Class Schedules

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Fall 2014 Class Schedule - updated March 31, 2015 at 09:56 am

Number/Section  Title
Days Time Room Instructor
SOCI 110-01  Introduction to Sociology
TR 09:40 am-11:10 am MAIN 010 Khaldoun Samman
SOCI 110-02  Introduction to Sociology
TR 01:20 pm-02:50 pm CARN 05 Khaldoun Samman
SOCI 190-01  Criminal Behavior/Social Control
MWF 10:50 am-11:50 am CARN 305 Erik Larson
*First day attendance required*

SOCI 194-01  Moral Panics and the Other
TR 03:00 pm-04:30 pm CARN 208 Khaldoun Samman
*First Year Course only* This course will focus primarily on how fears spread and become moral panics of our time. We will deal with a number of issues like pedophilia, gangs, and drug scares, but fear of Muslims and Islam will be the most visible example of the course. Through the works of Foucault (discursive formations and incitement), Laclau and Mouffe (hegemony and articulation), and others, this course will attempt to restore the most significant contribution Moral Panic theory offers: the constitutive nature of moral panics in the production of new racial and political identities. A major sub theme of the course will be to trace the incitement process through certain networks and what sociologists call “claims makers” and “moral entrepreneurs” (think tanks, groups like Jihad Watch, the Military Industrial complex), especially right wing groups but also liberals, mainstream feminists, academics, and other experts. We will also look at the construction of crime waves, but of a particular sort, the kind that reconstitutes the way we understand cultural differences, human rights, immigration, culture and crime, gender inequality, patriarchy, domestic abuse, military occupation, and so on.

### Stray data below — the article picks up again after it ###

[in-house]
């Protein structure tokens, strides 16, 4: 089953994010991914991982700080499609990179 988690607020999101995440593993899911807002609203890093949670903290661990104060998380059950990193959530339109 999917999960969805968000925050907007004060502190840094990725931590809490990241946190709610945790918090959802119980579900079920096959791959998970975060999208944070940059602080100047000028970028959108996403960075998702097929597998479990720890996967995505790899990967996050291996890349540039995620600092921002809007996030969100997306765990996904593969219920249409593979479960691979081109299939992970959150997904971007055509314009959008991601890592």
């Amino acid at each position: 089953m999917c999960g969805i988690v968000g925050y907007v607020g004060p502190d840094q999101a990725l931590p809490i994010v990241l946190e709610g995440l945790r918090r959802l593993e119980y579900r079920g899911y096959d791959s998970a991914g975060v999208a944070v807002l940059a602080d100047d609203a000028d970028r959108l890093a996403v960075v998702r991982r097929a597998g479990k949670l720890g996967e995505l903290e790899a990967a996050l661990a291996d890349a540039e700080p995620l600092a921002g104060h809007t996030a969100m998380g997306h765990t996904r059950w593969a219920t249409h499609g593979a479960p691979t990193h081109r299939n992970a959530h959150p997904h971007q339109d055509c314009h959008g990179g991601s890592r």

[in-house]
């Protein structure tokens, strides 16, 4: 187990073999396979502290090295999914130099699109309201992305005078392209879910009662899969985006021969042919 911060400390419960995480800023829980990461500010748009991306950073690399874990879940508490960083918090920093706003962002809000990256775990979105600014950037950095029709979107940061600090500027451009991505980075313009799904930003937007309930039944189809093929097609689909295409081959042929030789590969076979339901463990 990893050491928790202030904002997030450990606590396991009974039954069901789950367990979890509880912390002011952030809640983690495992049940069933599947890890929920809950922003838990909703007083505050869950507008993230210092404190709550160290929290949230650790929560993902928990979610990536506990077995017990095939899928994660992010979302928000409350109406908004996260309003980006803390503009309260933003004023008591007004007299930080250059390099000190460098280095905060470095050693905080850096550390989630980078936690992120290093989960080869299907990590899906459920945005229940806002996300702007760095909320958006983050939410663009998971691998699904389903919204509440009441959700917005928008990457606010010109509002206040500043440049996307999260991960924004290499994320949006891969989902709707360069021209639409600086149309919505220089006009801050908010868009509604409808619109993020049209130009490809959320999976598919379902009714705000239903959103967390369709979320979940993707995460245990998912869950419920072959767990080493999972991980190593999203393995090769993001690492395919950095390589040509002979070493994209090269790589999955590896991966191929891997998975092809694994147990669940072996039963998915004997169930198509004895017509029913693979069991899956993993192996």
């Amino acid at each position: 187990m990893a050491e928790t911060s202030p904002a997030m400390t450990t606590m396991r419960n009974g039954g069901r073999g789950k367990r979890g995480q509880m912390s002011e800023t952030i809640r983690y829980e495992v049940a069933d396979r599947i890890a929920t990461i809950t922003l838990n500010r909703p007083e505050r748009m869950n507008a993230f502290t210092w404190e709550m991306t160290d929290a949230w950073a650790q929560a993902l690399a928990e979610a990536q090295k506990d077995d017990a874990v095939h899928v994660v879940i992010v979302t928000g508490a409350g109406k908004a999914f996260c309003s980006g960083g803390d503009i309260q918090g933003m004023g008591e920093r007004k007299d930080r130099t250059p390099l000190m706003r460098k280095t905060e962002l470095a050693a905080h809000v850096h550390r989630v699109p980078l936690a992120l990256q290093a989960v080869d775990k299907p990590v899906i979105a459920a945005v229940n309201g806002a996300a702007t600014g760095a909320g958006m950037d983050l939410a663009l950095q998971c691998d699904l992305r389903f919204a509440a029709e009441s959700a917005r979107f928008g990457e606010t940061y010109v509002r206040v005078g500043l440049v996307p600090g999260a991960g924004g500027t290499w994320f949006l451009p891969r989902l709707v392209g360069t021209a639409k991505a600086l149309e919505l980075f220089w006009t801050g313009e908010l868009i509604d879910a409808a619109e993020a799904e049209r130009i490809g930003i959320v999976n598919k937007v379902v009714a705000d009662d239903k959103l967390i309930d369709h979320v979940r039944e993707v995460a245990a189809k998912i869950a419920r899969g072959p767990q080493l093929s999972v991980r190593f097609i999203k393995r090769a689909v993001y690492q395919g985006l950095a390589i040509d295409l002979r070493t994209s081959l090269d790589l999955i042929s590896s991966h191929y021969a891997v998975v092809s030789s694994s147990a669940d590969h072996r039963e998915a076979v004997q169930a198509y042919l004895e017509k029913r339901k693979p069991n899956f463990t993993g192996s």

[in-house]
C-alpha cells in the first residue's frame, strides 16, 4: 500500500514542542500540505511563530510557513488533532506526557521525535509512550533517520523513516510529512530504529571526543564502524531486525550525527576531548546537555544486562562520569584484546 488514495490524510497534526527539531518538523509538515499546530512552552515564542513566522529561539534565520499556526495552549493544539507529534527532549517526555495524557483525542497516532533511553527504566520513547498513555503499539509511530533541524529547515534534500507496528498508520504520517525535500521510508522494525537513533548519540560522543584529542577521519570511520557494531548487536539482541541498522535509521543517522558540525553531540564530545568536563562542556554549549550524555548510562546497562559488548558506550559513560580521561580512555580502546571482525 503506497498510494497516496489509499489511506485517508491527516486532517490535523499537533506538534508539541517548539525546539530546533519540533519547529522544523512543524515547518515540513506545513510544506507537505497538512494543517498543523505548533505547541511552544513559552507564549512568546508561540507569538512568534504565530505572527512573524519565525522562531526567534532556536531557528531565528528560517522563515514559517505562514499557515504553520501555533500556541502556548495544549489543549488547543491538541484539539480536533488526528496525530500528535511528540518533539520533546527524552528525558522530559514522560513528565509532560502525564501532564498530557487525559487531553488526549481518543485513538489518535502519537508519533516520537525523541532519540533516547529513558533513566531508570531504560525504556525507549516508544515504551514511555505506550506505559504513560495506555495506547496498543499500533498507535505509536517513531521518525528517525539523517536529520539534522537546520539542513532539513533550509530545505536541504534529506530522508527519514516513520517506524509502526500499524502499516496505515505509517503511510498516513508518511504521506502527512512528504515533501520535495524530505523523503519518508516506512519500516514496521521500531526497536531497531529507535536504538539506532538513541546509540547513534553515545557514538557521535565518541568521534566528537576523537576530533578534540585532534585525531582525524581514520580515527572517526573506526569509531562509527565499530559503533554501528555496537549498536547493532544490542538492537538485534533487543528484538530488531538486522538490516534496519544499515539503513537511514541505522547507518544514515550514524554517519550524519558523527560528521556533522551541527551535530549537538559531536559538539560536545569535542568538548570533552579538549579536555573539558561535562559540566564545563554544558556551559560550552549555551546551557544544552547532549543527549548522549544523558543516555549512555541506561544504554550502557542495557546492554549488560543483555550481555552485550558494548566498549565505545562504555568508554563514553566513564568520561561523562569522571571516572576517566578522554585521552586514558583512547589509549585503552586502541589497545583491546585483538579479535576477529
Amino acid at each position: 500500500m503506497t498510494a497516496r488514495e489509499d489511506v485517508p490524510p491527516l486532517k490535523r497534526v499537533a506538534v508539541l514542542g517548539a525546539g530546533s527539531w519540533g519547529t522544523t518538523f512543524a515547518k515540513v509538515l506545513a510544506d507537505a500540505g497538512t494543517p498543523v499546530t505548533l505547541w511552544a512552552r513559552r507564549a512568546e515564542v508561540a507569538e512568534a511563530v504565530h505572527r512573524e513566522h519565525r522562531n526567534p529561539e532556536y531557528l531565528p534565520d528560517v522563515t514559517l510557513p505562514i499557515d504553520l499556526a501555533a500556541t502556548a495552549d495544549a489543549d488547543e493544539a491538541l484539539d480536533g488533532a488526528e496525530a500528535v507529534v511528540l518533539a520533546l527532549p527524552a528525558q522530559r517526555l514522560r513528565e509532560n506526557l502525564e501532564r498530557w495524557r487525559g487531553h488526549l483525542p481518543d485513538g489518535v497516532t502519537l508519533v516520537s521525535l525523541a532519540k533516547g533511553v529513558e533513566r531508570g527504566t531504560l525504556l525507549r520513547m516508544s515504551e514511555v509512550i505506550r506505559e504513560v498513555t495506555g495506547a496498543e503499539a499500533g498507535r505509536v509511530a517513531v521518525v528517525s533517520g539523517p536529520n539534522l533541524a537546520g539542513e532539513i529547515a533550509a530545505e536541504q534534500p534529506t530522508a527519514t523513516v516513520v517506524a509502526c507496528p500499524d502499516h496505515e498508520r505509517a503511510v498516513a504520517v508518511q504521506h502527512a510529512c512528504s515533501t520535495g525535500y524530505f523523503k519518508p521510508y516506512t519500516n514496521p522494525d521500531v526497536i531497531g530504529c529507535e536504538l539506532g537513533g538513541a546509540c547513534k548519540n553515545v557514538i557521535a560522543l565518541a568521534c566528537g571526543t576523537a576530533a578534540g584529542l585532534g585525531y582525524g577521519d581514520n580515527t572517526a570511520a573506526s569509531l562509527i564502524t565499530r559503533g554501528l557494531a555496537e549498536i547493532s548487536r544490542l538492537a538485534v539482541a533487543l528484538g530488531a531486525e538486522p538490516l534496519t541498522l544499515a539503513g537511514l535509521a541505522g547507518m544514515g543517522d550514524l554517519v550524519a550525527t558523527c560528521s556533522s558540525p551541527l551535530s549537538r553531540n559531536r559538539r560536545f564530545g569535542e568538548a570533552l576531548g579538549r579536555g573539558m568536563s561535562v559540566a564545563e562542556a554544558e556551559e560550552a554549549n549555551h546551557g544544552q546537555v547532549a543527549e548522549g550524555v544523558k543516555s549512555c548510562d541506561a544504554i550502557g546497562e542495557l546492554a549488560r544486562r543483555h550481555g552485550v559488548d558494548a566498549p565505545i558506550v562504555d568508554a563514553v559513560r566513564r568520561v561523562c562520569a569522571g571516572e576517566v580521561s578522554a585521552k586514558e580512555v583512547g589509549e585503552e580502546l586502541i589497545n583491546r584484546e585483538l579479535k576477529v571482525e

SOCI 210-01  Sociology of Sexuality
MWF 01:10 pm-02:10 pm CARN 208 Laura Fischer
SOCI 275-01  Comparative-Historical Sociology
TR 09:40 am-11:10 am CARN 208 Terry Boychuk
*Cross-listed with POLI 250-01*

SOCI 275-02  Comparative-Historical Sociology
TR 01:20 pm-02:50 pm CARN 208 Terry Boychuk
*Cross-listed with POLI 250-02*

SOCI 287-01  Immigrant Voices
MW 07:00 pm-08:30 pm CARN 105 Mahnaz Kousha
SOCI 294-01  Urban Democratic Engagement and Social Justice
M 07:00 pm-10:00 pm CARN 204 Lesley Kandaras
“Cities have the capability of providing something for everybody, only because, and only when, they are created by everybody.” ― Jane Jacobs, The Death and Life of Great American Cities

As Jane Jacobs noted, cities hold a democratic potential because people from a variety of backgrounds live and work in them. Yet, persistent and growing inequalities have left this potential more of an unfulfilled promise. What structures and practices inhibit efforts to achieve social justice in cities? How can contemporary cities in the United States plan for their future in truly democratic, participatory ways?

This course addresses these questions by exploring the intersections of political processes and urban life. The course will draw from urban sociology and closely-related disciplines to understand how urban planning and decision-making are intertwined with power dynamics and inequality. Specifically, this course will examine the conditions needed for effective, inclusive and democratic processes through which governments make plans for a region’s future.